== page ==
I think you know where I'm going with this... If indeed they will make 25% GP you would think they could sacrifice a couple GP points and give us break on $600 maintenance fee by cutting down to $300/yr.

Anyway, that is the real issue here is how TSLA balances their future 2013 and 2014 profits with their pricing and keeping everyone including their own employees all whom get stock options happy.

BYT | September 20, 2012

I am also a share holder (even if it's just 100 shares). :D

I think we are comparing Tesla Motor's too much to all the "other" car manufacturer's out there. I think Tesla is excited about the offering for a reason, they see more value in it then we do. I am stretching my budget to buy this car, on the same note, I also want to feel that I am covered if anything happens to my "investment" in the Model S. That to me is worth $600 a year (although I will go for the 4 year buy-in to save some more.

Can we all reserve judgement until we have at least taken it in once? Experienced the service, just 1 time? So signup for it for one year, $600 is not a lot when you are already forking down $57k or more and you will get the $7,500 back when you do your taxes the following year that you get your Model S (hopefully). Use some of that rebate, if you find the service useless to you, don't buy it.

Let's not lynch the company before they have had a chance to plead their case. This isn't the Middle East... ;)

Hogfighter | September 20, 2012

Wanna hear something funny?

Maintenance costs are 4.8 cents per mile. ($600/12,500 miles)

Electricity will cost around 4 cents per mile. (100MPGe)

We will be paying more for maintenance than the cost to move the car.

James13 | September 20, 2012

My electricity cost is $3.90/200 miles (includes 22%losses during charge, EPA 195 miles/60kWh battery; I get off-peak charging at 5.5 cents/kWk), which is EXACTLY 2 cents per mile. So with the Maintenance cost of 4.8 cents a mile I just increased my cost/mile to 6.8 cents, or an almost 300% increase in the cost of driving. Good thing it's an 8-10:1 ratio for cost of gas:electric fuel. It is disappointing, but not dismaying. This is the car of our lives. Shall be enjoyed immensely, and I'll pay up on my $1900/50,000 miles and not worry a bit about the car. OK, maybe a bit. Ideally, Tesla could have avoided this and included this cost in the price of the car as do Lexus and Mercedes and BMW. But they are dinosaurs now.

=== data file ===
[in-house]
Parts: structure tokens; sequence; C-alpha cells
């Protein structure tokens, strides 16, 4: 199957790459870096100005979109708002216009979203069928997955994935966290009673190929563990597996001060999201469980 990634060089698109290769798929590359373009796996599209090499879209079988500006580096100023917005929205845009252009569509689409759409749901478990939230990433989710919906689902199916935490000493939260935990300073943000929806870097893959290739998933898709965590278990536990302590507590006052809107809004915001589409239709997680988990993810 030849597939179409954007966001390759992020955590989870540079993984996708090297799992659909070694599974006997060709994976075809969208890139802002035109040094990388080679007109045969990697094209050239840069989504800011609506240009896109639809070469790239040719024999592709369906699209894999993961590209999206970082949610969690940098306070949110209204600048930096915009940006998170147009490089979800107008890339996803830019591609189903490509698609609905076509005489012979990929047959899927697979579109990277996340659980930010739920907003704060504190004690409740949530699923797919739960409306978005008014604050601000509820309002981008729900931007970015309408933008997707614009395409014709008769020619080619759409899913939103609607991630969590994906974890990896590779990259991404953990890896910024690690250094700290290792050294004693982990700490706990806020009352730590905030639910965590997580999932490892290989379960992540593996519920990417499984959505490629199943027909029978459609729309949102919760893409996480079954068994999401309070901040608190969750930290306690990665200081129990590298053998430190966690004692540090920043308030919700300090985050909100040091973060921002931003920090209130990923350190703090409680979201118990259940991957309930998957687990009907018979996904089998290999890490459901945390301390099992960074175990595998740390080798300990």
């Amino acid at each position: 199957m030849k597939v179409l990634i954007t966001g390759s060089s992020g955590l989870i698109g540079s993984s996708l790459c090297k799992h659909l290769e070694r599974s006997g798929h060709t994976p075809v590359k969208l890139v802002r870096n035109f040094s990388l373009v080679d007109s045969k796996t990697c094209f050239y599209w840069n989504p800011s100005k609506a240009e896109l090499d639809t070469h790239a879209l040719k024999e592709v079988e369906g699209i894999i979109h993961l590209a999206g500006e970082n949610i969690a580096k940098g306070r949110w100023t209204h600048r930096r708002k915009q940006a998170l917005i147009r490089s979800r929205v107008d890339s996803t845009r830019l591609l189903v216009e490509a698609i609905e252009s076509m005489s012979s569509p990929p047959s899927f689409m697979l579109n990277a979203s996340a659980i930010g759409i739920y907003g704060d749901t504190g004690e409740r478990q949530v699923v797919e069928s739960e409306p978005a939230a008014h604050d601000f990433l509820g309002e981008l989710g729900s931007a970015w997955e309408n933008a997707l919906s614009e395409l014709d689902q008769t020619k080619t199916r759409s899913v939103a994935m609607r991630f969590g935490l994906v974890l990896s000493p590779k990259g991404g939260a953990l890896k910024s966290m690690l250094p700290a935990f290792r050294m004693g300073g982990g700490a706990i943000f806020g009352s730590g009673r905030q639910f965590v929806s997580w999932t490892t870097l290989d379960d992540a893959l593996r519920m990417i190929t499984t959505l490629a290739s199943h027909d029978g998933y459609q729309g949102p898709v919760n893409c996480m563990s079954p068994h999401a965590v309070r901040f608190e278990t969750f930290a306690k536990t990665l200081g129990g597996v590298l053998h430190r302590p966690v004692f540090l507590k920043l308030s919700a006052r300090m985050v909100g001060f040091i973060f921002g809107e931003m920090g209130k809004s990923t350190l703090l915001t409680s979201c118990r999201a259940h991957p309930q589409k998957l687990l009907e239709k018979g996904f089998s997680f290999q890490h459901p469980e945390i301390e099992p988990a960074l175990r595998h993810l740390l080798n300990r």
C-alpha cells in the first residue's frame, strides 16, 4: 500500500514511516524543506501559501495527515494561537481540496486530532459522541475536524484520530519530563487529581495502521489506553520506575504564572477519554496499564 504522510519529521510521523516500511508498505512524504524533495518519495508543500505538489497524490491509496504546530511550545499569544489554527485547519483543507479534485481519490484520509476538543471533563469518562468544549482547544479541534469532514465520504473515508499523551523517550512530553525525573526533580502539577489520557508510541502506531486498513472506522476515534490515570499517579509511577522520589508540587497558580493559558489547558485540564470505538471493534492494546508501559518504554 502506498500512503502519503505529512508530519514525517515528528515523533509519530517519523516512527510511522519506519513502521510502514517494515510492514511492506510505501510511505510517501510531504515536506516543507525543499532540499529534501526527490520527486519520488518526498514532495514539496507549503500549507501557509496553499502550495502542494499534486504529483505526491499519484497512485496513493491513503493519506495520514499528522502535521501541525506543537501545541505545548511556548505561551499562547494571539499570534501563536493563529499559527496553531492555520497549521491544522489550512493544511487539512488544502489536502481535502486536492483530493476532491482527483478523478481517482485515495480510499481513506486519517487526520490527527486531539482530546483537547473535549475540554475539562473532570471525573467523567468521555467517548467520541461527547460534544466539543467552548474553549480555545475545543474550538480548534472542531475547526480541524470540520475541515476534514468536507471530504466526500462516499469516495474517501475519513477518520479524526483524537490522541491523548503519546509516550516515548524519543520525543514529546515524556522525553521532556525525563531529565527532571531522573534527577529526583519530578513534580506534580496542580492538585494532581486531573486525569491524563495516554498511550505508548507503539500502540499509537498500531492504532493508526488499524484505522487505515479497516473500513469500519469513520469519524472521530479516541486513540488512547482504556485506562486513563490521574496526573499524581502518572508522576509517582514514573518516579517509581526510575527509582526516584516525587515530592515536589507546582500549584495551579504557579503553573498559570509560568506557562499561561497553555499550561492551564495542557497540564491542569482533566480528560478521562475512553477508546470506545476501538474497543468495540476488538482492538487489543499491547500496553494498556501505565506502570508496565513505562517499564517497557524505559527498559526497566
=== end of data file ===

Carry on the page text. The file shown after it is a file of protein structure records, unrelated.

Nicu.Mihalache | September 20, 2012

@ kevin
With charging losses taken into account you get about 89 MPGe. Including maintenance, it is barely above 40 MPGe :) - my Prius does a little better (but here gas is $8-$9 / gallon).

ggr | September 20, 2012

I've had two Mercs, and maintenance was never included in the cost.

murraypetera | September 20, 2012

I just looked at my Toyota expenses not counting tires or gas:

Purchased Jan 2006, first year of Highlander Hybrid
I did not start using software to track expenses before 2009

2009 $258
2010 $150
2011 $900
2012 $40

About 140,000 miles on it now. I think 2011 was worst year due to sparks, trans fluid, etc.
Perhaps a few dollars missing for cabin air filters, etc.

Sudre_ | September 20, 2012

Those that posted your price per mile and adjusted MPGe,
Please also include the maintenance cost for your ICE in the calculations with MPG so we can compare apples to apples.

ROADSTER owners:

I know many Roadster owners think the service was worth it. The real question is...

When you took your ride to the service center did they need to replace and repair stuff, in your opinion, that might have voided your warranty if you didn't do the service and waited an extra 6 to 8 months?

Did you already know the work/service was needed from reading the forums anyway?

Do you think that if an owner took their Model S in 2 or 3 month LATE to the required service would Tesla void the warranty? (if something was wrong) or would the service center look the other way and repair it?
(Everyone else remember if the Roadster owners do comment, it is just their opinion and you have to way risks for yourself if you decide to extend checkups beyond recommend times to technically lower service costs.)

Do you think the free parts bit is really a factor in the service plan?
Software update?
Free upgrade?